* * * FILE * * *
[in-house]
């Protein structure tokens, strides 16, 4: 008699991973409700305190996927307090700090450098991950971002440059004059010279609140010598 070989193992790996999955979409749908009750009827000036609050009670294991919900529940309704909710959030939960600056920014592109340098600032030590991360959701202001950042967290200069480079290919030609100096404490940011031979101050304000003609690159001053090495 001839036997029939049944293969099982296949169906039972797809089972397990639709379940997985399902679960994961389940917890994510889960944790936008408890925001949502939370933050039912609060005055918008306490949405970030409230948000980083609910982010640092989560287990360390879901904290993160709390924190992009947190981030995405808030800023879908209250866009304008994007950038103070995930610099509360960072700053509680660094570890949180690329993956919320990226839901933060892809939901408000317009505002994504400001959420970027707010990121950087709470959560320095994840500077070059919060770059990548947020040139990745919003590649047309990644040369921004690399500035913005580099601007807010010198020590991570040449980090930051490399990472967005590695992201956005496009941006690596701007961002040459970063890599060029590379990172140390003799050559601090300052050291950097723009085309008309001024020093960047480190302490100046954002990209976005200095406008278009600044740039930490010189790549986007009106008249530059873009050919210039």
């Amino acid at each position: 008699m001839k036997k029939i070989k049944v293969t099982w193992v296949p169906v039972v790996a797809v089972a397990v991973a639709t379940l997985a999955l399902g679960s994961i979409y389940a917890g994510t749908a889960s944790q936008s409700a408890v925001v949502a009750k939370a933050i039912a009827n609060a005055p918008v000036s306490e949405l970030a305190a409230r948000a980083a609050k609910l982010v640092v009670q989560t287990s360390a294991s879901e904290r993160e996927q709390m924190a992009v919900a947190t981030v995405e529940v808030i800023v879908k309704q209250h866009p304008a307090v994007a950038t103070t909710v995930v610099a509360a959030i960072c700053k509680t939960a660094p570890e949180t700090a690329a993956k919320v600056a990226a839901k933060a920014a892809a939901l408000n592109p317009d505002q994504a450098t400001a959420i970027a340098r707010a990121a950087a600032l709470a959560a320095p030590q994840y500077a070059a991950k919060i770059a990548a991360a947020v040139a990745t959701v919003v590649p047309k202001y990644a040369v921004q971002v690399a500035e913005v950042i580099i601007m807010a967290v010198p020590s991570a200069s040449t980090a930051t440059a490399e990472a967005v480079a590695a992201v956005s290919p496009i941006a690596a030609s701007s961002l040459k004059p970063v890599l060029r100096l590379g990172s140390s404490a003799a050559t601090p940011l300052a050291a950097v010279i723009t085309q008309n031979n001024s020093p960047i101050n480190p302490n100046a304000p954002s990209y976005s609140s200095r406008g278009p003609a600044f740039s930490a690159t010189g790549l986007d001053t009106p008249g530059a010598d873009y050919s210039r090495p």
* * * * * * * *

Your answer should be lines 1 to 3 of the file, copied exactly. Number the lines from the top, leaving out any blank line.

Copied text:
[in-house]
């Protein structure tokens, strides 16, 4: 008699991973409700305190996927307090700090450098991950971002440059004059010279609140010598 070989193992790996999955979409749908009750009827000036609050009670294991919900529940309704909710959030939960600056920014592109340098600032030590991360959701202001950042967290200069480079290919030609100096404490940011031979101050304000003609690159001053090495 001839036997029939049944293969099982296949169906039972797809089972397990639709379940997985399902679960994961389940917890994510889960944790936008408890925001949502939370933050039912609060005055918008306490949405970030409230948000980083609910982010640092989560287990360390879901904290993160709390924190992009947190981030995405808030800023879908209250866009304008994007950038103070995930610099509360960072700053509680660094570890949180690329993956919320990226839901933060892809939901408000317009505002994504400001959420970027707010990121950087709470959560320095994840500077070059919060770059990548947020040139990745919003590649047309990644040369921004690399500035913005580099601007807010010198020590991570040449980090930051490399990472967005590695992201956005496009941006690596701007961002040459970063890599060029590379990172140390003799050559601090300052050291950097723009085309008309001024020093960047480190302490100046954002990209976005200095406008278009600044740039930490010189790549986007009106008249530059873009050919210039």
């Amino acid at each position: 008699m001839k036997k029939i070989k049944v293969t099982w193992v296949p169906v039972v790996a797809v089972a397990v991973a639709t379940l997985a999955l399902g679960s994961i979409y389940a917890g994510t749908a889960s944790q936008s409700a408890v925001v949502a009750k939370a933050i039912a009827n609060a005055p918008v000036s306490e949405l970030a305190a409230r948000a980083a609050k609910l982010v640092v009670q989560t287990s360390a294991s879901e904290r993160e996927q709390m924190a992009v919900a947190t981030v995405e529940v808030i800023v879908k309704q209250h866009p304008a307090v994007a950038t103070t909710v995930v610099a509360a959030i960072c700053k509680t939960a660094p570890e949180t700090a690329a993956k919320v600056a990226a839901k933060a920014a892809a939901l408000n592109p317009d505002q994504a450098t400001a959420i970027a340098r707010a990121a950087a600032l709470a959560a320095p030590q994840y500077a070059a991950k919060i770059a990548a991360a947020v040139a990745t959701v919003v590649p047309k202001y990644a040369v921004q971002v690399a500035e913005v950042i580099i601007m807010a967290v010198p020590s991570a200069s040449t980090a930051t440059a490399e990472a967005v480079a590695a992201v956005s290919p496009i941006a690596a030609s701007s961002l040459k004059p970063v890599l060029r100096l590379g990172s140390s404490a003799a050559t601090p940011l300052a050291a950097v010279i723009t085309q008309n031979n001024s020093p960047i101050n480190p302490n100046a304000p954002s990209y976005s609140s200095r406008g278009p003609a600044f740039s930490a690159t010189g790549l986007d001053t009106p008249g530059a010598d873009y050919s210039r090495p």